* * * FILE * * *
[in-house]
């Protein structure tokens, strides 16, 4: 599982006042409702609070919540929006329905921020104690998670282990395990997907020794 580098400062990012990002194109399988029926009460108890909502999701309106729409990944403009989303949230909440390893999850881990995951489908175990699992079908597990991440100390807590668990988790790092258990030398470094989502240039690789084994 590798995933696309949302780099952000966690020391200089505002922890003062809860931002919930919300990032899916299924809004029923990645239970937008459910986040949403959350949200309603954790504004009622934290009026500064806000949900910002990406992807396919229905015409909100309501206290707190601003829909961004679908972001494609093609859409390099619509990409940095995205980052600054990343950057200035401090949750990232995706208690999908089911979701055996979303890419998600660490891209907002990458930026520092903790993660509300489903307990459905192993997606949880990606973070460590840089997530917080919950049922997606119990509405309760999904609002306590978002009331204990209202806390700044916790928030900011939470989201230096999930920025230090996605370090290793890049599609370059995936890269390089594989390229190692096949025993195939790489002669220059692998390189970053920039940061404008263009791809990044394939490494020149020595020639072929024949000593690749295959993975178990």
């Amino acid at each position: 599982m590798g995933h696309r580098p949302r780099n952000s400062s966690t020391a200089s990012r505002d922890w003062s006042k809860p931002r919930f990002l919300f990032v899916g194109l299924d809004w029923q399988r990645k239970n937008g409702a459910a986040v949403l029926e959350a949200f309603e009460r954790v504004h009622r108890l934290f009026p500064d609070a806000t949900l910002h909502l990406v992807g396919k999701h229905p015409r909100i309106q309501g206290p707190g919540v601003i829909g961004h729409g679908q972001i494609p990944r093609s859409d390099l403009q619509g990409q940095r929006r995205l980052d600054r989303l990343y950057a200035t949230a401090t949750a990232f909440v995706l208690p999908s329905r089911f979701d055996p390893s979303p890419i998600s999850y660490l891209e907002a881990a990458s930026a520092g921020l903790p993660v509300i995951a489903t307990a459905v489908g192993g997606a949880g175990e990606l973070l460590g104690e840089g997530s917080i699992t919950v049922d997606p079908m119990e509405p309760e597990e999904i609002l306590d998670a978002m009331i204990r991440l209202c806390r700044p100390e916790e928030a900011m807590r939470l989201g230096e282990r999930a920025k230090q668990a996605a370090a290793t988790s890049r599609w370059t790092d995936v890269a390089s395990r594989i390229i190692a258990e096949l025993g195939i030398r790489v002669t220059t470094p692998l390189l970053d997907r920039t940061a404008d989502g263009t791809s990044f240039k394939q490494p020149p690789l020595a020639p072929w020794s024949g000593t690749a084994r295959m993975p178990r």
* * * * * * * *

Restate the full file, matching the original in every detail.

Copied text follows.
[in-house]
């Protein structure tokens, strides 16, 4: 599982006042409702609070919540929006329905921020104690998670282990395990997907020794 580098400062990012990002194109399988029926009460108890909502999701309106729409990944403009989303949230909440390893999850881990995951489908175990699992079908597990991440100390807590668990988790790092258990030398470094989502240039690789084994 590798995933696309949302780099952000966690020391200089505002922890003062809860931002919930919300990032899916299924809004029923990645239970937008459910986040949403959350949200309603954790504004009622934290009026500064806000949900910002990406992807396919229905015409909100309501206290707190601003829909961004679908972001494609093609859409390099619509990409940095995205980052600054990343950057200035401090949750990232995706208690999908089911979701055996979303890419998600660490891209907002990458930026520092903790993660509300489903307990459905192993997606949880990606973070460590840089997530917080919950049922997606119990509405309760999904609002306590978002009331204990209202806390700044916790928030900011939470989201230096999930920025230090996605370090290793890049599609370059995936890269390089594989390229190692096949025993195939790489002669220059692998390189970053920039940061404008263009791809990044394939490494020149020595020639072929024949000593690749295959993975178990």
């Amino acid at each position: 599982m590798g995933h696309r580098p949302r780099n952000s400062s966690t020391a200089s990012r505002d922890w003062s006042k809860p931002r919930f990002l919300f990032v899916g194109l299924d809004w029923q399988r990645k239970n937008g409702a459910a986040v949403l029926e959350a949200f309603e009460r954790v504004h009622r108890l934290f009026p500064d609070a806000t949900l910002h909502l990406v992807g396919k999701h229905p015409r909100i309106q309501g206290p707190g919540v601003i829909g961004h729409g679908q972001i494609p990944r093609s859409d390099l403009q619509g990409q940095r929006r995205l980052d600054r989303l990343y950057a200035t949230a401090t949750a990232f909440v995706l208690p999908s329905r089911f979701d055996p390893s979303p890419i998600s999850y660490l891209e907002a881990a990458s930026a520092g921020l903790p993660v509300i995951a489903t307990a459905v489908g192993g997606a949880g175990e990606l973070l460590g104690e840089g997530s917080i699992t919950v049922d997606p079908m119990e509405p309760e597990e999904i609002l306590d998670a978002m009331i204990r991440l209202c806390r700044p100390e916790e928030a900011m807590r939470l989201g230096e282990r999930a920025k230090q668990a996605a370090a290793t988790s890049r599609w370059t790092d995936v890269a390089s395990r594989i390229i190692a258990e096949l025993g195939i030398r790489v002669t220059t470094p692998l390189l970053d997907r920039t940061a404008d989502g263009t791809s990044f240039k394939q490494p020149p690789l020595a020639p072929w020794s024949g000593t690749a084994r295959m993975p178990r």